Lupe & Brian: Welcome to another episode of Sjogren’s Strong.
Brian: This is Brian.
Lupe: And this is Lupe.
Brian: And this is your weekly podcast discussing how to live an active and healthy lifestyle despite having a diagnosis of Sjogren’s Syndrome.
Lupe: So, before you asked Brian, I’m still a little sore.
Brian: Why are you sore?
Lupe: Well, okay. As you all know, we live in southern California and there’s been earthquakes. We had one the 4th of July and we had a bigger one the following day. And in light of those events, I was talking to Brian and we actually inventoried and evaluated all of our supplies that we had. And I said to myself, self, we should talk about this with our listeners.
Brian: So, what we’re going to do is talk about what we’ve done for the last 10 years and share this with you, in case you haven’t thought about this. Or a gentle reminder that maybe it’s time to take a look at your situation and, or the light bulb moment. ooh, I’m on new meds. My new meds should be in my supplies.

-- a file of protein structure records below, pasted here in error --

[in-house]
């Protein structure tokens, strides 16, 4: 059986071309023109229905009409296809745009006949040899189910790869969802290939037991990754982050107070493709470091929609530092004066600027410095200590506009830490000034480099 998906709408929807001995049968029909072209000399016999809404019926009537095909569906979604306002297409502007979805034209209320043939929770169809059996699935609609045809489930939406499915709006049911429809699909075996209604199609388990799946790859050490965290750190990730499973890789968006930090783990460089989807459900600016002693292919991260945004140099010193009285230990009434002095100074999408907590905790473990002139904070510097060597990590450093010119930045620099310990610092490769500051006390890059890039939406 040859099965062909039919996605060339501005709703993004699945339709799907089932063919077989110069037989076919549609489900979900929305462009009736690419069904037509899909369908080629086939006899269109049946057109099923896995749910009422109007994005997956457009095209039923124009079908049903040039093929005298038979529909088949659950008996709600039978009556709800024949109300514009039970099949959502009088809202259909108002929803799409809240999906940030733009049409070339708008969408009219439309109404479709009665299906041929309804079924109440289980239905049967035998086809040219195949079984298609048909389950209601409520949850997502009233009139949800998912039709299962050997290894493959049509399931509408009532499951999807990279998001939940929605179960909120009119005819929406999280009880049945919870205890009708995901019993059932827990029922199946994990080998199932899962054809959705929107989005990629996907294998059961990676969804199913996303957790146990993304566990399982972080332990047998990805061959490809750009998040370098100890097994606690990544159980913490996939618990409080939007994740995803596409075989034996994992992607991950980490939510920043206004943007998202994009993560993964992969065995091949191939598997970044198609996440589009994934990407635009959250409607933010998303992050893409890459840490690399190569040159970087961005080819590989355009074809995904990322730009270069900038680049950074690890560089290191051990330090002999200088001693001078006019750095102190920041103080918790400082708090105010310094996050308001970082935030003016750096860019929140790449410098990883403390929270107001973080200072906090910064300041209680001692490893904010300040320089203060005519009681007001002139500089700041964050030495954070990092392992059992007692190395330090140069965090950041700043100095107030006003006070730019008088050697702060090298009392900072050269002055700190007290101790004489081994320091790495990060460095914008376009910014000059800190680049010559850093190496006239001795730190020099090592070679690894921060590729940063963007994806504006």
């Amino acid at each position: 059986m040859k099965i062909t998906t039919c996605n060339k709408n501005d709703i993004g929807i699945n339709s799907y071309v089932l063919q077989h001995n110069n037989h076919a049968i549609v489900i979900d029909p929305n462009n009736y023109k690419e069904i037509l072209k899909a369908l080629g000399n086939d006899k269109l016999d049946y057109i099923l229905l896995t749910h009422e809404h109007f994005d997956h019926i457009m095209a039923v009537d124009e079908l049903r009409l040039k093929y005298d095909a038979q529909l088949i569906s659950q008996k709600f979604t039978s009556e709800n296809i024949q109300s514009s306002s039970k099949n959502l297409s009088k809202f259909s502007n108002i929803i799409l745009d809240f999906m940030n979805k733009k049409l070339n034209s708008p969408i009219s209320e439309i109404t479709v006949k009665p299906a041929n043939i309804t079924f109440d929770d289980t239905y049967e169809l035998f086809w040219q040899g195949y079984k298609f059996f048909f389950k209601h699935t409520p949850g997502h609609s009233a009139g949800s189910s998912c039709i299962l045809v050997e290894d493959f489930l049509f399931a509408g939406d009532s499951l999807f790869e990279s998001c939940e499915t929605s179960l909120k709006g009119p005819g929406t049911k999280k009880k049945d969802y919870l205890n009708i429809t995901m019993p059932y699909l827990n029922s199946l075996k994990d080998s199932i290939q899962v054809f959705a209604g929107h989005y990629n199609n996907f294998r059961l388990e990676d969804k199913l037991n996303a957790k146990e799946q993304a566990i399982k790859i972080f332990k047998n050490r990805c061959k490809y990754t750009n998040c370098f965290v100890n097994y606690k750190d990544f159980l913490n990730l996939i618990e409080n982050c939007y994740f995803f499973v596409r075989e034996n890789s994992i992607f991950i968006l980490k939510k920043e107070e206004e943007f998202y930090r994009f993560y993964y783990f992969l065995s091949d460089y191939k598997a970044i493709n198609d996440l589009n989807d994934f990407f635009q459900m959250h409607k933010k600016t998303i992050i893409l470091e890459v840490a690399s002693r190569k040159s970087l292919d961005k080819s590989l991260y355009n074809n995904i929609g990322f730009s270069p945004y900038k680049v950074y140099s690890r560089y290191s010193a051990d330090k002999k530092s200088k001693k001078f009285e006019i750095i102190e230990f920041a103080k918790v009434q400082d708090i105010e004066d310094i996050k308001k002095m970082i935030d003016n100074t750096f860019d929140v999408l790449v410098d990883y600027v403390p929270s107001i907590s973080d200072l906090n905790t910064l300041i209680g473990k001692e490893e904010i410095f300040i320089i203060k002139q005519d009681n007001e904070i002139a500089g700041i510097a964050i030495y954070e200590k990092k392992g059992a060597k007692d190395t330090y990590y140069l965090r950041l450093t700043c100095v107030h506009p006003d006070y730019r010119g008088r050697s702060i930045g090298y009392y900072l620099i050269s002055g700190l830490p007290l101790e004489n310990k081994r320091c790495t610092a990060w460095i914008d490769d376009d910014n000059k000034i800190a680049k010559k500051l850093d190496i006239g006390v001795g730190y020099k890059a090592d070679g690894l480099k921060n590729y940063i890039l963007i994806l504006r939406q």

Lupe: Correct. So, I, for me, as you all know, I keep my, um, my survival kit in my car and I also have a few days’ worth of supplies that I carry with me, every day, everywhere I go in my purse. Um, I have about three days, three to five days’ worth of meds at work, in my desk, top load with the meds that I have at home. Maybe I have about 30 days’ supply at home. And that’s including everything from eyedrops to the meds that I’m taking, to gels. Everything that I use to manage my Sjogren’s.
Brian: Yeah. And that includes over the counter stuff as well. So you know, Visine type eye drops or you know, nasal gels just to keep your nostrils moist. It doesn’t have to be just prescription meds, but we keep, and not to turn this into a prepper show, but we have food and water in reserve.
Brian: So, worst case scenario happens, we can’t get to a store. We’re going to be okay. And I think the most difficult part of this is medications. They typically have different expiration dates. You might change meds out where a doctor discontinues this med and prescribes a new med. So when those types of things happen, you need to think about the meds in your emergency kits, as well.
Brian: So, getting a few extra days on a script and saving them up so you have a reserve is step one and then step two, getting them in your kits dating the outside of whatever box, carton, bag that they’re in. So you know, Oh, you know, it’s just a quick visual reminder. I need to give this bag some attention, something in its expiring.